Bucks Writs - Spring 2021 - 16


Welcome to the Bench,
Judge Jordan Yeager
By Susan E. Dardes

counseling skills, such as active
listening. Over the years, Judge
Yeager grew to appreciate that
active listening techniques, such as
communicating back to someone
what you are hearing them say, is
an important tool beyond client
counseling; it's also very effective
in advocacy and negotiations.

It was my honor and pleasure,
as it always is in doing interviews
for the Writs, to speak with the
attorneys and judges who make
up our court system. It was no
different, then, when I spoke at
some length to the Honorable
Jordan Yeager as he reflected back
on almost a year on the Bucks
County Common Pleas Court.
I asked him straight away, how his
candidacy came to be - was he
actively recruited? Had this always
been a career goal? In fact, after
having been a busy litigator for
over 26 years, appearing in 23 of
Pennsylvania's 67 counties, and
several federal courts, colleagues
had encouraged him to think about
a judicial career. Those friends and
colleagues had a view of what
makes a good judge, which requires
having an open mind and an ability
to listen. Adversaries told him that
even when they were crossing
swords in highly contentious
litigation, they respected him as
smart, hardworking, fair, and
honest. As he thought about the
judges he respected most, he kept
coming back to those hardworking
judges who genuinely had an ability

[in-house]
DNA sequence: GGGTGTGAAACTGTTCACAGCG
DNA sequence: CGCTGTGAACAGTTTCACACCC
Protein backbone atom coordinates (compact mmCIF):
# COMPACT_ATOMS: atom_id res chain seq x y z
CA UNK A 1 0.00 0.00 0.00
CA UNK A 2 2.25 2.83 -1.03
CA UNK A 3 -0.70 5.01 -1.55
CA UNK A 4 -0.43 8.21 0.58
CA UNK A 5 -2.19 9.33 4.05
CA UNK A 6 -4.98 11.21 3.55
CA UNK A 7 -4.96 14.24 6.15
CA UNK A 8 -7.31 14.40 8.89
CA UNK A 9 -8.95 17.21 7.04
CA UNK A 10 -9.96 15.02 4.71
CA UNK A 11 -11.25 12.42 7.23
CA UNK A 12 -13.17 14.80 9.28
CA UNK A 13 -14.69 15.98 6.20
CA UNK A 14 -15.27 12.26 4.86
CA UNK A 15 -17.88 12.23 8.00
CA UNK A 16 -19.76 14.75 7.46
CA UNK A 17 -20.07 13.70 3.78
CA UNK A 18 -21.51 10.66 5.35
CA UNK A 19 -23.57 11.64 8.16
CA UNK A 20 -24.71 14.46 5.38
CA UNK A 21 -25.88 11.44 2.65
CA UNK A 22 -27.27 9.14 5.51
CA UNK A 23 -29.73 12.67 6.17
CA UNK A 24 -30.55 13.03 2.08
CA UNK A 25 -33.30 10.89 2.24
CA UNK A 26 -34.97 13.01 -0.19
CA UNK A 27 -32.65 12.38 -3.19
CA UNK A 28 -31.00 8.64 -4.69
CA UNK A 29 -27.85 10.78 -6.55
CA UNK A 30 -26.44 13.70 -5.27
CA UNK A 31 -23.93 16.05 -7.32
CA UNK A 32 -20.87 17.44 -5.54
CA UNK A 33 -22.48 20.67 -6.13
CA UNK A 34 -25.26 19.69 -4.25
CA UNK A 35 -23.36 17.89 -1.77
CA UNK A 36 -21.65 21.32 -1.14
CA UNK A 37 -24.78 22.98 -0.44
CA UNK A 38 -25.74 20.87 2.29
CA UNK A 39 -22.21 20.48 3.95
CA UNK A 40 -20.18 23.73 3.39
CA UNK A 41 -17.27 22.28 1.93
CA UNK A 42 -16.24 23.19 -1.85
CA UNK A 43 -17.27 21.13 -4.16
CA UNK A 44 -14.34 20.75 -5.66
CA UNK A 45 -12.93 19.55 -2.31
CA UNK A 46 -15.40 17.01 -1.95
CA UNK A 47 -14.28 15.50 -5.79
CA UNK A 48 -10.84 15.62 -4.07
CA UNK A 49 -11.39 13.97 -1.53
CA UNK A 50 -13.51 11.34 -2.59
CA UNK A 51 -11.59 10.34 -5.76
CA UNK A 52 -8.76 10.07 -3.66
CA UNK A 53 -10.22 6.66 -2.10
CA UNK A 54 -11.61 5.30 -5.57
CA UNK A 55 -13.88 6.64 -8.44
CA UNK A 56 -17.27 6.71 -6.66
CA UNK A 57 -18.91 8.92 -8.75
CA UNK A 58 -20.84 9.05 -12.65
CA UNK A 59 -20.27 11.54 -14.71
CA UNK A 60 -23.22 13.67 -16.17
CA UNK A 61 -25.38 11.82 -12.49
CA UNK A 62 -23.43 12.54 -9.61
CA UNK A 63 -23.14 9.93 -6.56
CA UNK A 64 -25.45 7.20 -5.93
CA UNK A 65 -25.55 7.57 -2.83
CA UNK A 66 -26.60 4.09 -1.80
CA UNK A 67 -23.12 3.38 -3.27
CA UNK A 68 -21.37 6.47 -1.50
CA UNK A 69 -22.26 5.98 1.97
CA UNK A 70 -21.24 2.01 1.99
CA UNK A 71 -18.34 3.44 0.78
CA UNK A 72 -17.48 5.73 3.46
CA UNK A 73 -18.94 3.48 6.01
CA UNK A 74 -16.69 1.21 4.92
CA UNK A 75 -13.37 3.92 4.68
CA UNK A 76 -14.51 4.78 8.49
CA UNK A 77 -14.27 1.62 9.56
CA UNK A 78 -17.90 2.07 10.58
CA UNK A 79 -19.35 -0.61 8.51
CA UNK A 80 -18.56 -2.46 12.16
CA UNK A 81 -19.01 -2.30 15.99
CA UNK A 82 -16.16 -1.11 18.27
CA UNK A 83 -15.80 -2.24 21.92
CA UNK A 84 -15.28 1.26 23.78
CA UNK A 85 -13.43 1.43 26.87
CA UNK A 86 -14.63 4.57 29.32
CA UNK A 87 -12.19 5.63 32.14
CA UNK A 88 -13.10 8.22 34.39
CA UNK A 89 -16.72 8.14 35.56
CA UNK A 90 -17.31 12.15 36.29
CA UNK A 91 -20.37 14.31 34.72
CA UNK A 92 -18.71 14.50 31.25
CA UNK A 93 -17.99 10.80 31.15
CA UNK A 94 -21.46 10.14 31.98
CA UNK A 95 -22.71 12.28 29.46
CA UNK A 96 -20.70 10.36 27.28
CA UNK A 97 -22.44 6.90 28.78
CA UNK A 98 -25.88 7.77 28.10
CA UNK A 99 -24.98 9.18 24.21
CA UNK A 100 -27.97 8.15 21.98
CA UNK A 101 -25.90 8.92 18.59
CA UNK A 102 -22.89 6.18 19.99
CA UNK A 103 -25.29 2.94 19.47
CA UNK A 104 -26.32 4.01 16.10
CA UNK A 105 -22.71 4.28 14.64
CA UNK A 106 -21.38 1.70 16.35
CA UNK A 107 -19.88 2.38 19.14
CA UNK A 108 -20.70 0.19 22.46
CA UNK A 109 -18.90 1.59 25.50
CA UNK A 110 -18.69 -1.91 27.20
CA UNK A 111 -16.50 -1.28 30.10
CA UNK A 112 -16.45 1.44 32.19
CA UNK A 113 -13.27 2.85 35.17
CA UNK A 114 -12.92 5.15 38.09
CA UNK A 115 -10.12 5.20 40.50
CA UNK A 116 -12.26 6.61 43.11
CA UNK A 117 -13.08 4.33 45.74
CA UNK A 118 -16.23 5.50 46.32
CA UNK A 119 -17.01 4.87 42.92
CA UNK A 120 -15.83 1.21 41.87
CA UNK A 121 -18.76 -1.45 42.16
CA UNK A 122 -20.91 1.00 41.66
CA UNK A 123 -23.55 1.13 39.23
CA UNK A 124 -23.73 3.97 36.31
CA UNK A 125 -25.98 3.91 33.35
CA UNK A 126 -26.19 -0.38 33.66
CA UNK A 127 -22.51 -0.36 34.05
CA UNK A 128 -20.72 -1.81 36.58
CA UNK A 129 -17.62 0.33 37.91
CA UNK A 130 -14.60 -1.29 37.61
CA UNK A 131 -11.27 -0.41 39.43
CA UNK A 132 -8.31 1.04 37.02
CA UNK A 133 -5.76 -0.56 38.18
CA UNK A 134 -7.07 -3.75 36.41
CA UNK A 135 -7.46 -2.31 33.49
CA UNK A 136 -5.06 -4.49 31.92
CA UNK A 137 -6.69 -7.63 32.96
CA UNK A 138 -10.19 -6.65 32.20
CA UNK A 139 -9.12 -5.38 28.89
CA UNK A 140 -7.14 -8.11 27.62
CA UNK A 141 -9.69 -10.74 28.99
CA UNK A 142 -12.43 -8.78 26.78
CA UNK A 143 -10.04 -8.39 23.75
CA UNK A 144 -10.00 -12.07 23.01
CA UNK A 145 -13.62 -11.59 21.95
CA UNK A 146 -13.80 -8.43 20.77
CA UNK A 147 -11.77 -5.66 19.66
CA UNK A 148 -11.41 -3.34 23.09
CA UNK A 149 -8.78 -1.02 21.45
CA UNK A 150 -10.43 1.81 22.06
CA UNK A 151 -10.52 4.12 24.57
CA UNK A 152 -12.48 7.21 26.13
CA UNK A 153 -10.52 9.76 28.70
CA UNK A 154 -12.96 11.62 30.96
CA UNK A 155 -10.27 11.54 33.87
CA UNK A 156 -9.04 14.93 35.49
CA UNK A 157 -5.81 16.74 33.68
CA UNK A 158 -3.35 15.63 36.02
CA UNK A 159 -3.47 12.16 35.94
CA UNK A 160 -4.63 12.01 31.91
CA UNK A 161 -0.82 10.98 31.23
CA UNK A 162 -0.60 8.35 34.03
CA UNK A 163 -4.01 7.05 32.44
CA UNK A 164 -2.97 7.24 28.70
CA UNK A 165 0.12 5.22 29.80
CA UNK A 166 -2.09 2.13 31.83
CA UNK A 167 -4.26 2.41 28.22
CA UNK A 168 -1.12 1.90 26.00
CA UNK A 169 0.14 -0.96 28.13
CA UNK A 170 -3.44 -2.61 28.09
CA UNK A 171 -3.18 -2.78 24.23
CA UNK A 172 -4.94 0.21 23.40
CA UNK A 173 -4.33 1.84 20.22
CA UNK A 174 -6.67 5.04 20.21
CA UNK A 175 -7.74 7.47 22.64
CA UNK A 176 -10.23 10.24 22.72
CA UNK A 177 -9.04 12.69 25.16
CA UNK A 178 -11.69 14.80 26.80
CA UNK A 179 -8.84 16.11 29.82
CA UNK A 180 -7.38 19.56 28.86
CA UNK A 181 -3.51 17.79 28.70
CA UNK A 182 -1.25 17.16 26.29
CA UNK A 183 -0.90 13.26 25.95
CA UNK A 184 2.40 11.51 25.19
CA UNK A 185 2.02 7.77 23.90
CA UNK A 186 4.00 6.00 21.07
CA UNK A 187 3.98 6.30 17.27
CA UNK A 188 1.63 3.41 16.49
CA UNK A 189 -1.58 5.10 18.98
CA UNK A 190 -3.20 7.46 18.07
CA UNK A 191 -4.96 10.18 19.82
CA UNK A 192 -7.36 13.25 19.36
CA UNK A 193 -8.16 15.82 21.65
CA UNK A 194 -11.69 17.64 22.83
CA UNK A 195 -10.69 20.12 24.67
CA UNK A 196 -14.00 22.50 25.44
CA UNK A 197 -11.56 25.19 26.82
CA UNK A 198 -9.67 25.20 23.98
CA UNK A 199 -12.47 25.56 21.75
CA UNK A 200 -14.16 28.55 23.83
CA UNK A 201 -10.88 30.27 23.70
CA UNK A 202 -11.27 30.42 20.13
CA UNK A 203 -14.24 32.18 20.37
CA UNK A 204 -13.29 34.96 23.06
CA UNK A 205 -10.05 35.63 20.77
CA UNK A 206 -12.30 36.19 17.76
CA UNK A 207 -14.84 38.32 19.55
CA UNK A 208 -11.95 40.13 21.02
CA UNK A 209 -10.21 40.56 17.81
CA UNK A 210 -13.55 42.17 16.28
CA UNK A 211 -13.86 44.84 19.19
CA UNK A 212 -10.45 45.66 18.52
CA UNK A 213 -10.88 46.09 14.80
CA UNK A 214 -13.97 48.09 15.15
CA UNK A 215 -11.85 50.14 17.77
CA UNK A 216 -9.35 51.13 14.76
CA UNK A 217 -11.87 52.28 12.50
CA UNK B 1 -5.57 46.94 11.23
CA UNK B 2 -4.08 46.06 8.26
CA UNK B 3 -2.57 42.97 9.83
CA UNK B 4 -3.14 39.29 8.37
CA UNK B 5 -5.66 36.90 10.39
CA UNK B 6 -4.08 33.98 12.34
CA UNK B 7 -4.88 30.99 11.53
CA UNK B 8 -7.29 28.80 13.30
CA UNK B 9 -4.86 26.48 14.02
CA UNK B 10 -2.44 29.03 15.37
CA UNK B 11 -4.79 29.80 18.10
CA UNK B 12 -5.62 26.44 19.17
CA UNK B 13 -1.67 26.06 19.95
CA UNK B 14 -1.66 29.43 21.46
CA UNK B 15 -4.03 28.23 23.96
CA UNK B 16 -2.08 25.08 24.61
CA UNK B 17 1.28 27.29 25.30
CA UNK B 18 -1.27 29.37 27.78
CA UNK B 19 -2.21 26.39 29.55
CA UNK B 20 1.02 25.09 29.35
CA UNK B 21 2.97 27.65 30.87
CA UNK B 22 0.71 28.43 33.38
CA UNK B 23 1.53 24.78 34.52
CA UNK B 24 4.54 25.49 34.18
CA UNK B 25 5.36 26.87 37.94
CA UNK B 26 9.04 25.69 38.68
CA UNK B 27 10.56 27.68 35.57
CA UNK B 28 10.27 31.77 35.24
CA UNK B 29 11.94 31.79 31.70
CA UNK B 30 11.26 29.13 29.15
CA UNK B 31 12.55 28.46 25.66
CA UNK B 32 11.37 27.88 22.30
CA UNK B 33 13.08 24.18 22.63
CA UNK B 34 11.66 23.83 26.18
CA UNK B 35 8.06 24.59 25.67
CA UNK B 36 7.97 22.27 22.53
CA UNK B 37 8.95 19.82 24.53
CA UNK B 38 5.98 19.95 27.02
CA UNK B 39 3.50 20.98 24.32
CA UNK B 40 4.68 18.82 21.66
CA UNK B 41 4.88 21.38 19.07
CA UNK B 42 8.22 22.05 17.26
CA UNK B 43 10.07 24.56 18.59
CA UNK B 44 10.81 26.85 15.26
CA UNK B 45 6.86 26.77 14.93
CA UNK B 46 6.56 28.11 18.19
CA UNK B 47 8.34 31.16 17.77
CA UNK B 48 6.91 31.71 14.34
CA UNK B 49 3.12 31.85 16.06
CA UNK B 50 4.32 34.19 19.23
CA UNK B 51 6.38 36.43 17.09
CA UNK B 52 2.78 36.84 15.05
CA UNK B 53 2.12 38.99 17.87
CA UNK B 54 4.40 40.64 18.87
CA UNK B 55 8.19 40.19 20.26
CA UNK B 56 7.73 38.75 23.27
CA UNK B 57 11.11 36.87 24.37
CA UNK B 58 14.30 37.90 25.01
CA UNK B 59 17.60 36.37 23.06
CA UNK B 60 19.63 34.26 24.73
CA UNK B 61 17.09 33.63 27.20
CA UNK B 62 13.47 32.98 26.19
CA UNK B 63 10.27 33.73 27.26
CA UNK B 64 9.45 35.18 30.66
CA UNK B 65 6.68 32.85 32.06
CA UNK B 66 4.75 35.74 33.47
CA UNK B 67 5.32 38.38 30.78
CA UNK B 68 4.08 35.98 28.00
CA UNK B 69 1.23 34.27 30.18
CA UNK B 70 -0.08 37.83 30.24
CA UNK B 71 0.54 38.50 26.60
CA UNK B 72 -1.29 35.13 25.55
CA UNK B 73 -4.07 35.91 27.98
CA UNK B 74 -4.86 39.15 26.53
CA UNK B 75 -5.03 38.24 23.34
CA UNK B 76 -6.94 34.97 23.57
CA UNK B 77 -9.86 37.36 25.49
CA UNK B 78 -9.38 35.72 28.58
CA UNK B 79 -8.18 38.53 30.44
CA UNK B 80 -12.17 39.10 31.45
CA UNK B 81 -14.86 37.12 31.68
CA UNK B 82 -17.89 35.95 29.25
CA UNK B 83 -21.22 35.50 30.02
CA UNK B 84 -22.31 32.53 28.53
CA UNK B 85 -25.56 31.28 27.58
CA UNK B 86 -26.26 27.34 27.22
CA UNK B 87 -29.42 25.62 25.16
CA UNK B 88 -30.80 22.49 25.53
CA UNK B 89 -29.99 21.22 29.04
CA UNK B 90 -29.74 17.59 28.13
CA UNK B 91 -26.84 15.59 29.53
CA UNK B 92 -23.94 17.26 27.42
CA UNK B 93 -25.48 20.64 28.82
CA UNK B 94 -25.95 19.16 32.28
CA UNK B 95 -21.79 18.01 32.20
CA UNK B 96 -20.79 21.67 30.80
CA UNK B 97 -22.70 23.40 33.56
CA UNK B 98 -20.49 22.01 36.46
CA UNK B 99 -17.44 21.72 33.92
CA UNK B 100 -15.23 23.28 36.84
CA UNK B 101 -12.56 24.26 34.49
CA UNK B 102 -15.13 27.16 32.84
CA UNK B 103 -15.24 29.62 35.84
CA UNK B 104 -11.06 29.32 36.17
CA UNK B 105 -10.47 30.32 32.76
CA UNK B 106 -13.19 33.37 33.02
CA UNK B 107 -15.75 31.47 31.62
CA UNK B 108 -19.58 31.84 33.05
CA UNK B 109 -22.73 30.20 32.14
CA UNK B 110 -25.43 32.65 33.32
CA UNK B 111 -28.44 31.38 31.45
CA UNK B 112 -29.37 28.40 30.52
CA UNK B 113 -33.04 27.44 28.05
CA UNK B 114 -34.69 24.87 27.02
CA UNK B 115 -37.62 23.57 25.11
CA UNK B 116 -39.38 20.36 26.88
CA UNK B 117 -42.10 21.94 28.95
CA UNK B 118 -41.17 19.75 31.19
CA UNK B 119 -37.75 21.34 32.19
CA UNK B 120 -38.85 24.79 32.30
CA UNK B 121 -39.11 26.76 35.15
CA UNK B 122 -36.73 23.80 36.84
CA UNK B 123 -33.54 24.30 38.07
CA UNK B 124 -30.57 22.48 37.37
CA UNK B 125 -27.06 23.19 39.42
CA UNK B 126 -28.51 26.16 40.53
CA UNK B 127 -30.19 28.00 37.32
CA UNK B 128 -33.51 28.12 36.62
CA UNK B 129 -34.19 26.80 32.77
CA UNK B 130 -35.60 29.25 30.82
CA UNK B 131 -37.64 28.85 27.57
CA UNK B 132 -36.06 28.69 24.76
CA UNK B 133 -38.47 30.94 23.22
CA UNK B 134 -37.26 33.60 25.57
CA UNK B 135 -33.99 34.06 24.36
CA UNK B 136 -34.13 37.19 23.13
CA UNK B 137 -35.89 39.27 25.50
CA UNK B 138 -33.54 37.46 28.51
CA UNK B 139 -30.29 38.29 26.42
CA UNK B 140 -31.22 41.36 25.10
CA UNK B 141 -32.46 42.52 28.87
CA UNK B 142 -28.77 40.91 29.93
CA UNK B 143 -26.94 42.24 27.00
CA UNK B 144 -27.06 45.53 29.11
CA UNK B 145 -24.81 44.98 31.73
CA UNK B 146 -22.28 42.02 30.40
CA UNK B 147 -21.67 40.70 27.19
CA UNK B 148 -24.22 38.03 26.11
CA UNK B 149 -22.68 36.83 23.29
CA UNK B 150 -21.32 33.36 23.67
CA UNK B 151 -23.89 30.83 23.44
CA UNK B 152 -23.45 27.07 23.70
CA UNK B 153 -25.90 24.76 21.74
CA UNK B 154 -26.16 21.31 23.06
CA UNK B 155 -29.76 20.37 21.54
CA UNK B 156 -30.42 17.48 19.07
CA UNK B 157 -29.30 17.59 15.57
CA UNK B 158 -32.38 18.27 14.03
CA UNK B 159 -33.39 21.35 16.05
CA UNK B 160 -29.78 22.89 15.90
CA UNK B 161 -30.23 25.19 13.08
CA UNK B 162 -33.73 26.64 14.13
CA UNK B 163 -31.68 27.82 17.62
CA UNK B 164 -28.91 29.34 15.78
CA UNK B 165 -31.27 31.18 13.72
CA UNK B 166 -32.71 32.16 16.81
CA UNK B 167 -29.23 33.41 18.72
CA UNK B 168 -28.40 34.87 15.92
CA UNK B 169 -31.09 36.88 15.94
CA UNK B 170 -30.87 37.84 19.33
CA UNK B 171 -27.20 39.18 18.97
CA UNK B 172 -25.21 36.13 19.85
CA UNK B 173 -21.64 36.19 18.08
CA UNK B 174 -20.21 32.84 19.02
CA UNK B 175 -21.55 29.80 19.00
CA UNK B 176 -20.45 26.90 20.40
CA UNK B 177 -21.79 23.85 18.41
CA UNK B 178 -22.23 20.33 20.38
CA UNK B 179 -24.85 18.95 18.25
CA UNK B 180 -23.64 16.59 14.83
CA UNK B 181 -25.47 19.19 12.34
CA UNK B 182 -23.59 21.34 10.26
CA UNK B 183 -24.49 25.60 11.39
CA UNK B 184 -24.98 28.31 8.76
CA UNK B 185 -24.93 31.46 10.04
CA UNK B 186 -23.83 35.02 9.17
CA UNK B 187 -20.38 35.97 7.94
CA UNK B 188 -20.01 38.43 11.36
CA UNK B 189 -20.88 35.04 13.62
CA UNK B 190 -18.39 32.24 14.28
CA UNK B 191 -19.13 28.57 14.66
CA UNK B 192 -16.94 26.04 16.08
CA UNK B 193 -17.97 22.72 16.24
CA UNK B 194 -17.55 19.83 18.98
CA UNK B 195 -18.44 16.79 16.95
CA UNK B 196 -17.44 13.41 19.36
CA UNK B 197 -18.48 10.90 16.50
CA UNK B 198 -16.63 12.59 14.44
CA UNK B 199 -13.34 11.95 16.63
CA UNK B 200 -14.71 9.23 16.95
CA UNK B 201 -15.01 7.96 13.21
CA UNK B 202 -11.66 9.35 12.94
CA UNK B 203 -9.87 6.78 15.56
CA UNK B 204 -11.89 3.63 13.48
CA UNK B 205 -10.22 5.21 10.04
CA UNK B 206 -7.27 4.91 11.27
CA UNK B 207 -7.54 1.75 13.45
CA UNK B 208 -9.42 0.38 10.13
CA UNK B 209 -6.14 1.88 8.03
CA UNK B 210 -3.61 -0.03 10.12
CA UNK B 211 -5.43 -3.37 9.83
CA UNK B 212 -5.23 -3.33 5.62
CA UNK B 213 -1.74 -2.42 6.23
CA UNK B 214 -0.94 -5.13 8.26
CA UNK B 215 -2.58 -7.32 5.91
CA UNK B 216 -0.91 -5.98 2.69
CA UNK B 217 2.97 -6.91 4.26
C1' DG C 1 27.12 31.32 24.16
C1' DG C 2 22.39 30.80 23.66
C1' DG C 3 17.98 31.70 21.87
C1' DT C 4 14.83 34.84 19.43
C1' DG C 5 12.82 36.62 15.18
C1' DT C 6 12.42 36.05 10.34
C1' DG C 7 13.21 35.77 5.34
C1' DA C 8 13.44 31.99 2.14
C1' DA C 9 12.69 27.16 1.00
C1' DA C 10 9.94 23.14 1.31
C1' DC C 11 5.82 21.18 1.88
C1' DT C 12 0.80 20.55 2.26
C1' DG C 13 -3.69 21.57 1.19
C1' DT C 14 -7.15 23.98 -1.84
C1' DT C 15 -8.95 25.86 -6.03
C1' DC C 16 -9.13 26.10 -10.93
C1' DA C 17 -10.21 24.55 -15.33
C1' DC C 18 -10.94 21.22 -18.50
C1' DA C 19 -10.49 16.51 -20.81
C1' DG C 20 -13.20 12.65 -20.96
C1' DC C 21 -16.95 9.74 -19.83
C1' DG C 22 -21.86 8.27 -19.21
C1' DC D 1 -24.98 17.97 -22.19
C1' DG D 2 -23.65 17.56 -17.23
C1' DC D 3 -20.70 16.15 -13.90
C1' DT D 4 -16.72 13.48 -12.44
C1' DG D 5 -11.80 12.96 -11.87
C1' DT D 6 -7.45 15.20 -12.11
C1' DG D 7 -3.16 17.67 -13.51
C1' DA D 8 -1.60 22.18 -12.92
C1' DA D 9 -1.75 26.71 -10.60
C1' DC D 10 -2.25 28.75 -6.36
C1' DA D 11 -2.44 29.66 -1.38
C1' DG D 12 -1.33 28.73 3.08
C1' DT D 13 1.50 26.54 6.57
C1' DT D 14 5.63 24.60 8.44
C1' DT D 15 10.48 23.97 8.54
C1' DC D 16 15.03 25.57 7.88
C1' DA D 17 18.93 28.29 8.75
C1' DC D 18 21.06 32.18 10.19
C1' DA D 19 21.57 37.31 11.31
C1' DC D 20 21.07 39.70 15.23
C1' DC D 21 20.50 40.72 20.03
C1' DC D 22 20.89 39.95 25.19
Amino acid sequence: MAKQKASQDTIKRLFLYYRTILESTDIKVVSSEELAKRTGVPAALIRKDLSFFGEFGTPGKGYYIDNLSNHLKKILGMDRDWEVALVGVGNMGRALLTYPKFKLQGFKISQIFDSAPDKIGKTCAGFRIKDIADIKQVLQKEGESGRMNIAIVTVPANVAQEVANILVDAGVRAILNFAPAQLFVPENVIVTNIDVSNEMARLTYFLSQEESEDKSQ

to keep an open mind, to listen,
and to bring a practical approach to
problem solving.

As he thought about the
judges he respected most,
he kept coming back to
those hardworking judges
who genuinely had an
ability to keep an open
mind, to listen, and to bring
a practical approach to
problem solving.

Now on the bench, Judge Yeager's
belief in the importance of active
listening has only grown. He
describes it like this: " When we
communicate back what we are
hearing from each other it has
tremendous power. It helps make
sure we have heard the other
person correctly, and when we
have, it lets them know that we
have. People want to be heard.
People want to be understood.
We need to let them know that
they are. When people appreciate
that they have been heard and
understood, it makes it much
easier for them to listen. When
everyone is truly listening to and
understanding each other, it
makes it much easier to problemsolve and to find common
ground. And when that common
ground can't be found and the
parties need the Court to make a
decision, it makes it much easier
for people to accept the results. "

Judge Yeager has always felt that it was his responsibility to
play a positive role in his work and life. His parents instilled
this sense of responsibility when he was young. Judge
Yeager is an Upper Bucks native, having gone to Palisades
High School, prior to attending Cornell University. He felt,
though, as one of the few Jewish students at Palisades, that
he was different; an outsider. The grandson and great-

Judge Yeager credits the professors in his law school's
clinical program for teaching " active listening " skills.
While a third year at the American University's Washington
College of Law, Yeager participated in the school's highly
acclaimed Criminal Justice Clinic. In addition to the advocacy
experience he gained - he had his first jury trial while
still in law school - he learned equally important client


Bucks Writs - Spring 2021

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